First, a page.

#1
Hello everybody.I am new to this forum and new to playing the guitar and i have a big problem, i got this book with some interesting scales and licks with tabs and notes.I can play the tabs, but i have no idea how to read the notes.Help?
Conquer your fear, and I promise you, you will conquer death ->
The Anciet King of Macedonia - Alexander the Great
#4
Quote by SaleoMkd
Hello everybody.I am new to this forum and new to playing the guitar and i have a big problem, i got this book with some interesting scales and licks with tabs and notes.I can play the tabs, but i have no idea how to read the notes.Help?


First, you have to know in which tuning your guitar uses, I assume it is standard.
In S tuning, the notes for open strings are like this:

E-(lighter string)
B-
G-
D-
A-
E-(thickest string)

Then you should learn the notes in the first 5 frets or so of the guitar, as a reference at least (you can't start learning the notes in the 24 fret cause that would confuse you a lot more, and it wouldn't be as easy to remember)

If you are taking the C major scale (the first one you could use to learn notes/scales/etc), then it goes like this.

(E)--F--X--G--X--A
(B)--C--X--D--X--E
(G)--X--A--X--B--C
(D)--X--E--F--X--G
(A)--X--B--C--X--D
(E)--F--X--G--X--A

( ) are open strings...

the X represent non-natural notes, aka altered notes, like C#/Db, F#/Gb, etc (you can get a keyboard to know which these are by looking at the black keys in said keyboard).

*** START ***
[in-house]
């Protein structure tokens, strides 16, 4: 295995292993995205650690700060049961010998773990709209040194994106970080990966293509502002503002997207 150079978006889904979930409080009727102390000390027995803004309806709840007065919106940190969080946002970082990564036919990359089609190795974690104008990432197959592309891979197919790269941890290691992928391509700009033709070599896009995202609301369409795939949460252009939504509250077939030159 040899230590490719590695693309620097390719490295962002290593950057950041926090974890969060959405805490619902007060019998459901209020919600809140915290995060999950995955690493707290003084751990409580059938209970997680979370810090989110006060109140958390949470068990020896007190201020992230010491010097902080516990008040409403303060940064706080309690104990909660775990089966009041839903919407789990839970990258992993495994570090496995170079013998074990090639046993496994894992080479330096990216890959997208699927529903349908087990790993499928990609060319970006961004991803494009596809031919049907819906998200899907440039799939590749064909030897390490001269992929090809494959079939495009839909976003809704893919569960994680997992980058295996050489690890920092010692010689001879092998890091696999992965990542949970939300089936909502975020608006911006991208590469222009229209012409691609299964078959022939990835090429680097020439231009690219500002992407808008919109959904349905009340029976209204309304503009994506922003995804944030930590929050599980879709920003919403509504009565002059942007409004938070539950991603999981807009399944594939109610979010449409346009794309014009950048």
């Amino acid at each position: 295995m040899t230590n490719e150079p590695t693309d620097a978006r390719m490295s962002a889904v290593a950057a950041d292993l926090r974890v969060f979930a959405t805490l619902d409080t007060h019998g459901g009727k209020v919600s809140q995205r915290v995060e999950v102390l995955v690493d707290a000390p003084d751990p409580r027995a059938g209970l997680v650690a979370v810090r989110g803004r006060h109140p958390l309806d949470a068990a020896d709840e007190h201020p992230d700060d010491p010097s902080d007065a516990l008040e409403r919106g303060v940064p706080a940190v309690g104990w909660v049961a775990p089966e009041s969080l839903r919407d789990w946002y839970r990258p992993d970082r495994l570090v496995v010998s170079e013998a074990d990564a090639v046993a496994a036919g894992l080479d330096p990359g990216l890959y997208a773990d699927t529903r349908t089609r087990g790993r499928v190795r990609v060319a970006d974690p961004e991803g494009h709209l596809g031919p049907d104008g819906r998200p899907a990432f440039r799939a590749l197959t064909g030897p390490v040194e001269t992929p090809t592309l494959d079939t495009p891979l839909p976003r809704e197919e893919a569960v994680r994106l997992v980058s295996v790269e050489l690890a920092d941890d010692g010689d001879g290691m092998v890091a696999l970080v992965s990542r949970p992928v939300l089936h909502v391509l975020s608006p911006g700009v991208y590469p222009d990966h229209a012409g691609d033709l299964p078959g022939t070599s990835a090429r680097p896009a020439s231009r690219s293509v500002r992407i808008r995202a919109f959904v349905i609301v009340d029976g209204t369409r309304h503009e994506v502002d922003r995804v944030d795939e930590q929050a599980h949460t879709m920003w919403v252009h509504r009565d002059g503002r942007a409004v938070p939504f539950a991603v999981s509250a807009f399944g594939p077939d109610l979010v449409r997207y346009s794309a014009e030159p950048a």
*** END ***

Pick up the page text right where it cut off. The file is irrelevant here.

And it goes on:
Once you learn those notes, and are familiar with them, and also are familiar with the distance between each of them (2 frets/1 tone between D-C, 1 fret/1 semitone betwee E-F, etc) then you can go further into the fretboard and learn the notes.
To go further into the fretboard you can also try to make the same note higher in strings and closer to the head/nut/whatever and see which note it falls into (afterwards you can do this instantly when knowing which fret you are in)...

If you have

G-----
D--7

You can memorise it as

G--2
D---

Then you realise it is an A, then you note which note you are fretting
#5
Every guitarist should know how the musical staff works. Sight reading is less important, especially if you're a young punk who just wants to rock out and kick ass ("punk" is usually an insult from me, but I mean it in a good way here) right now.

Guitar is written on the treble clef. Each line represents a note, as does each space. The lines go E G B D F and the spaces go F A C E. Face is easy to remember, but a good pneunomic device for the lines is "every good boy does fine."

This wiki link will explain the more complex stuff better than I can:
http://en.wikipedia.org/wiki/Ledger_line

Look at everything and have a working knowledge of the staff.
#6
Quote by bangoodcharlote
Every guitarist should know how the musical staff works. Sight reading is less important, especially if you're a young punk who just wants to rock out and kick ass ("punk" is usually an insult from me, but I mean it in a good way here) right now.

Guitar is written on the treble clef. Each line represents a note, as does each space. The lines go E G B D F and the spaces go F A C E. Face is easy to remember, but a good pneunomic device for the lines is "every good boy does fine."

This wiki link will explain the more complex stuff better than I can:
http://en.wikipedia.org/wiki/Ledger_line

Look at everything and have a working knowledge of the staff.


You know, I am always angry when I have to read like 10 ledger lines above the trebble cleff...
Isn't there another cleff that can be put above trebble?
Like the E in 3rd cleff?